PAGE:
Three Reasons Why Betsy DeVos’s Proposed Title IX Rules Would Hurt Survivors

IMAGE: Education Secretary Betsy DeVos stands at a podium saying things that probably aren't true to the crowd gathered at CPAC in February, 2017.
Update: The Title IX regulations referenced below were officially published on November 29, 2018.
Betsy DeVos is at it again. Three months after the New York Times leaked a draft of her proposed rules on sexual harassment and violence, the Department of Education officially published the proposed rules on November 29, 2018. Remarkably, DeVos’s proposed rules are even more dangerous than her already-terrible September 2017 guidance, which gave special rights to alleged harassers and rapists, rolled back protections for survivors, and created contradictory and confusing rules for schools.
You might be wondering, Is it even possible to further eviscerate Title IX? (Relatedly, is it ever necessary to own 10 yachts?) The answer to both questions is, unfortunately, yes.
DeVos’s proposed rules would actually encourage schools to ignore survivors when they ask for help—effectively, to aid and abet the Larry Nassars and Jerry Sanduskys of the world. If the proposed rules go into effect, they would encourage—and even require—schools to be complicit in sexual harassment and violence. Here’s how:

  1. Only the worst cases of sexual harassment would count as “sexual harassment.”

For almost 40 years, federal law has defined sexual harassment as any unwelcome conduct of a sexual nature. This means that when students (or employees) experience sexual harassment, they don’t have to suffer in silence or wait for it to become “bad enough” to report. Sexual harassment should never be allowed to continue unchecked.
But under DeVos’s new dystopian definition, sexual harassment wouldn’t count as “sexual harassment” unless: (i) an employee is requesting sexual favors in return for good grades or other educational benefits; (ii) the harassment qualifies as sexual assault; or (iii) the harassment is so severe and pervasive that it “denies” a student of their equal access to education—e.g., if the student has been forced to drop out of a class or out of school altogether. In fact, if a Title IX complaint doesn’t meet these narrow standards, schools would be forced (yes, forced) to dismiss the complaint. That means many students would be forced to endure repeated and escalating levels of abuse without being able to ask their schools for help. By the time their school would be legally required to intervene, it might be too late—the student might already be ineligible for an important AP course, disqualified from a dream college, or derailed from graduating altogether.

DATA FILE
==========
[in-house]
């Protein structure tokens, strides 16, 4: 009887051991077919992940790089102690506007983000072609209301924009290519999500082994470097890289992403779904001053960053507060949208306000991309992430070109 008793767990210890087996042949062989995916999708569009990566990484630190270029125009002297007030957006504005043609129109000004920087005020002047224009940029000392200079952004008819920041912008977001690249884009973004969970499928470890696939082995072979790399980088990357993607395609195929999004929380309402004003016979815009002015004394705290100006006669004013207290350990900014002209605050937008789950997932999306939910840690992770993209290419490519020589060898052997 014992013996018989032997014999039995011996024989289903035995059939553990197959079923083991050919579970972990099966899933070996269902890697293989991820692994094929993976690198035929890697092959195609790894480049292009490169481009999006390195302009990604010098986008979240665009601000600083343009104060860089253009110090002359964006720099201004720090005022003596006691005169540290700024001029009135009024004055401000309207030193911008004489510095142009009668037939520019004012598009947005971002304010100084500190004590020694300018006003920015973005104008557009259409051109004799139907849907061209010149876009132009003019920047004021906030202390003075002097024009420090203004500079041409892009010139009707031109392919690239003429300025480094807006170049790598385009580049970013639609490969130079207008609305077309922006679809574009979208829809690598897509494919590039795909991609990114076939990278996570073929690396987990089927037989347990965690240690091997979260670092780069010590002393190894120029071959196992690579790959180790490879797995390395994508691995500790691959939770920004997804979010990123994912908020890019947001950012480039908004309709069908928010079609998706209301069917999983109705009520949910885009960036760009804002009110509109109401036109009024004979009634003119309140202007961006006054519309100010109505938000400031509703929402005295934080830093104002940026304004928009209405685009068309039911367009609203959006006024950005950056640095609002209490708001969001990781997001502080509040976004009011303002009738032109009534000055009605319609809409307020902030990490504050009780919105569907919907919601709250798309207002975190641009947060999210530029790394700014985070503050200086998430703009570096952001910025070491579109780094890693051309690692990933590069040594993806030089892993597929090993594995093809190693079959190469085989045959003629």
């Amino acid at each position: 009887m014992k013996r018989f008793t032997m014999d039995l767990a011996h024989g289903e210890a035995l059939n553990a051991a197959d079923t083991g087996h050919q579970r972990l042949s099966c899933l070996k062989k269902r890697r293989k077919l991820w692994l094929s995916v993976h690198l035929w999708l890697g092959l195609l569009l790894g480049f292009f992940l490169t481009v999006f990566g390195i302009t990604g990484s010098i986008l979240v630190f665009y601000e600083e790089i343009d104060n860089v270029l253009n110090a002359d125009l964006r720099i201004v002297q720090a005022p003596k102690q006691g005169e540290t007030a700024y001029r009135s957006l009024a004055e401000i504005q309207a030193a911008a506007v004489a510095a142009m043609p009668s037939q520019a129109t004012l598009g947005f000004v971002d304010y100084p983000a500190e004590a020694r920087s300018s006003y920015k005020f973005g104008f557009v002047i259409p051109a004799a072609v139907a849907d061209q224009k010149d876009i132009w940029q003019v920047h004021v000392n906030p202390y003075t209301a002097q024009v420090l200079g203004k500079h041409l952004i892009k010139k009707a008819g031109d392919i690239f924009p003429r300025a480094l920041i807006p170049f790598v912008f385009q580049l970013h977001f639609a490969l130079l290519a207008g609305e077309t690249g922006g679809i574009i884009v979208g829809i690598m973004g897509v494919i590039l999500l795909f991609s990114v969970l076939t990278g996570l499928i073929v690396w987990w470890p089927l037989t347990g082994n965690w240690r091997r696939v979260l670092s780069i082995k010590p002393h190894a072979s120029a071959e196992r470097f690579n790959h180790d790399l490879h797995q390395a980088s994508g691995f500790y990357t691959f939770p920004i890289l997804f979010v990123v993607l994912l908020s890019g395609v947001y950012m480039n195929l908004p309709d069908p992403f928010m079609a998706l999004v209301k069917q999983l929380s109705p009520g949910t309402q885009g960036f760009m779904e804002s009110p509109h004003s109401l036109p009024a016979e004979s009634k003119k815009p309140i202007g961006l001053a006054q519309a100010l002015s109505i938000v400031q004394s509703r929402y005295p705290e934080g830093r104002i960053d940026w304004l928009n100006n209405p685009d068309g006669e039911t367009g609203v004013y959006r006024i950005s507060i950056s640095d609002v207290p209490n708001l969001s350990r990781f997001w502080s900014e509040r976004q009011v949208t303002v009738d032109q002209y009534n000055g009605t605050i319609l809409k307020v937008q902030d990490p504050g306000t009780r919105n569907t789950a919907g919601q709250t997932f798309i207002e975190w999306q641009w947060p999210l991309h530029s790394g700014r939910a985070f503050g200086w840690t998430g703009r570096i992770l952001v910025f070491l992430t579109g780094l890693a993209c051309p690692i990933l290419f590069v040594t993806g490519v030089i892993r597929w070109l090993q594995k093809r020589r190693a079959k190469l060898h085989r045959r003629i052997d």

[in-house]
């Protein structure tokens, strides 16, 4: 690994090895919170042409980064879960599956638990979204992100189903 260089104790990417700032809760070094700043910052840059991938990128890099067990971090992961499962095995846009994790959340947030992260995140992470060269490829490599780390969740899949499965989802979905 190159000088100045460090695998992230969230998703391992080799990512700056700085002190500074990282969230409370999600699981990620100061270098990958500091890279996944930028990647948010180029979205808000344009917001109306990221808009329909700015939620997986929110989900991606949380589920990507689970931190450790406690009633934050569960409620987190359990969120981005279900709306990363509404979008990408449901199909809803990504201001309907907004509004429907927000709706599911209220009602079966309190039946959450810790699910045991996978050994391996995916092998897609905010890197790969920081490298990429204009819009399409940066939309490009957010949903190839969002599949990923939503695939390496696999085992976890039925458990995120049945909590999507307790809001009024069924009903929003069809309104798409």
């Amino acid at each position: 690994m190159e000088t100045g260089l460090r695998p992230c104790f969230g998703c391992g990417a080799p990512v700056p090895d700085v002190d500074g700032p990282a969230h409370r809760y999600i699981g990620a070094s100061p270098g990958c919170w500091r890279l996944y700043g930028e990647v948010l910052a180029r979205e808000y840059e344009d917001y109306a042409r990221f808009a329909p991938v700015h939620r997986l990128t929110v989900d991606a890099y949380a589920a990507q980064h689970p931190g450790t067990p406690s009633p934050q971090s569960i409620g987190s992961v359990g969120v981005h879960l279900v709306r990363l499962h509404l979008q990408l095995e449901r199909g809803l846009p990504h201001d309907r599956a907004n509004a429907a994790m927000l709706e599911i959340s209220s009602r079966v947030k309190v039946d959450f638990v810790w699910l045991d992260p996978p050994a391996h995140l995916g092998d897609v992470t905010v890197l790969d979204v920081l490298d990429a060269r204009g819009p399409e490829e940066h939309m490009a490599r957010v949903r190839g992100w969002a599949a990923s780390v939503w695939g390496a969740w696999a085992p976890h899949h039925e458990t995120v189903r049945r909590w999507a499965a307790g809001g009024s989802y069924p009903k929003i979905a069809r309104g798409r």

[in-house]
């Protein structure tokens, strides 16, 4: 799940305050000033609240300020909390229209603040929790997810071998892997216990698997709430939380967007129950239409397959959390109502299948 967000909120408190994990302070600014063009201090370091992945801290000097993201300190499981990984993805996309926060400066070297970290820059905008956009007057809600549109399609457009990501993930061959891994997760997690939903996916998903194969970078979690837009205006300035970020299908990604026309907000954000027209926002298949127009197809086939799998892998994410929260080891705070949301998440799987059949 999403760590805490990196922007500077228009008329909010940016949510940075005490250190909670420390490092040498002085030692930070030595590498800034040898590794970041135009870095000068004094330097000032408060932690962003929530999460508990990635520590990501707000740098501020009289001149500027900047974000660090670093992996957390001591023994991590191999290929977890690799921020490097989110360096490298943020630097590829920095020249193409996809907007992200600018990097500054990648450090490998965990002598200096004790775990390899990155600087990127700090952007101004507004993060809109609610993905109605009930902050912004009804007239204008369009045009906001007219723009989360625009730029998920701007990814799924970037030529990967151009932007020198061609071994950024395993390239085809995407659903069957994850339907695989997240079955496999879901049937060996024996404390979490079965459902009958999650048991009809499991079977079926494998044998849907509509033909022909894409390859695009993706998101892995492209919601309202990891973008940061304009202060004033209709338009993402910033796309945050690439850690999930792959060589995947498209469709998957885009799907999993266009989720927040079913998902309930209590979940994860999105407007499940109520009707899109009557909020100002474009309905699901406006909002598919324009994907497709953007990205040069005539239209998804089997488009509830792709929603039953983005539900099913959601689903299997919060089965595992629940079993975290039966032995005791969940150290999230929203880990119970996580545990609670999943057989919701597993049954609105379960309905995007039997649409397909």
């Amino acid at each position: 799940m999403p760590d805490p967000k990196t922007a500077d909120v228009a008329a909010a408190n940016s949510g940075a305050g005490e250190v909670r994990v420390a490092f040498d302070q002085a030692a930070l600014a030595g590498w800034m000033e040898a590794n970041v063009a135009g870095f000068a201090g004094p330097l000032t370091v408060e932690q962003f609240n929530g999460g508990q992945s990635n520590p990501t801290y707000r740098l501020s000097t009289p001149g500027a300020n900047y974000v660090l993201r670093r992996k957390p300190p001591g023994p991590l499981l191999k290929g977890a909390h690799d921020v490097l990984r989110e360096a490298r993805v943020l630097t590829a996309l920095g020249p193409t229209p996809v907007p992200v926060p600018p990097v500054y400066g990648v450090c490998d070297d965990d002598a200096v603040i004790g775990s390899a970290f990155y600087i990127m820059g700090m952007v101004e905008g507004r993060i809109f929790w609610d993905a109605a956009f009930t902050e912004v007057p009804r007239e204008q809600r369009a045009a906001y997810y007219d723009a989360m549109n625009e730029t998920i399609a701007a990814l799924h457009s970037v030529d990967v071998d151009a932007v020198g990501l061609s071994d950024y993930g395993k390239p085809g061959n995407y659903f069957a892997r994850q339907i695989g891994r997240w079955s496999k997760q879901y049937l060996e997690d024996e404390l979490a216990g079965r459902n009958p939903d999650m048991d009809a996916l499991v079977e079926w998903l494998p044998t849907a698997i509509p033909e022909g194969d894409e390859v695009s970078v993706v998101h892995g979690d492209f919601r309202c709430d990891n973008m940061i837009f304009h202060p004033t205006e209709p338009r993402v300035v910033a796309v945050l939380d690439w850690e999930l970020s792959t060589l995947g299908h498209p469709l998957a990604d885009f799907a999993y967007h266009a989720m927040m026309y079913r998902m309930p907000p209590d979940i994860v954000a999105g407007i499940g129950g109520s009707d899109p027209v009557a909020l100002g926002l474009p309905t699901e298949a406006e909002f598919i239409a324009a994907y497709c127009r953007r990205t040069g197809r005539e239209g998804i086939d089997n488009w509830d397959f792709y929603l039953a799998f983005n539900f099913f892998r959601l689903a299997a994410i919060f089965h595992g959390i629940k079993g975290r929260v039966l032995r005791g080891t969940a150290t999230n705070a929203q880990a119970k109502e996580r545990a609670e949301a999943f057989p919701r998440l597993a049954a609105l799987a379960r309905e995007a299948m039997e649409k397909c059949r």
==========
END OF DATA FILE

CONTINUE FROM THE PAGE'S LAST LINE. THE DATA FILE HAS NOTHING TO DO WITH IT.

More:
1. Few school employees would be responsible for addressing sexual harassment.

If you tell your guidance counselor, track coach, or college RA that you’ve been sexually harassed or assaulted, you’d expect them to do something about it. But under DeVos’s proposed rules, the vast majority of school employees would no longer have to do anything—because they don’t have the “authority to institute corrective measures.”
Now, DeVos hasn’t clearly defined what “authority to institute corrective measures” means. So in order to ensure that they talk to the “right” person, K-12 students would have to go to their Title IX coordinator (if they even know who that is) or to a teacher (but only if their harasser is another student—not an employee!). And college students would only be able to turn to their Title IX coordinator if they want to be sure they would get help. Imagine being 8 years old and not being able to tell an adult you trust—like a playground supervisor or guidance counselor—about your assault. Imagine being 18 years old and being forced to talk about your rape with a complete stranger, instead of a TA you trust or your RA who lives down the hall.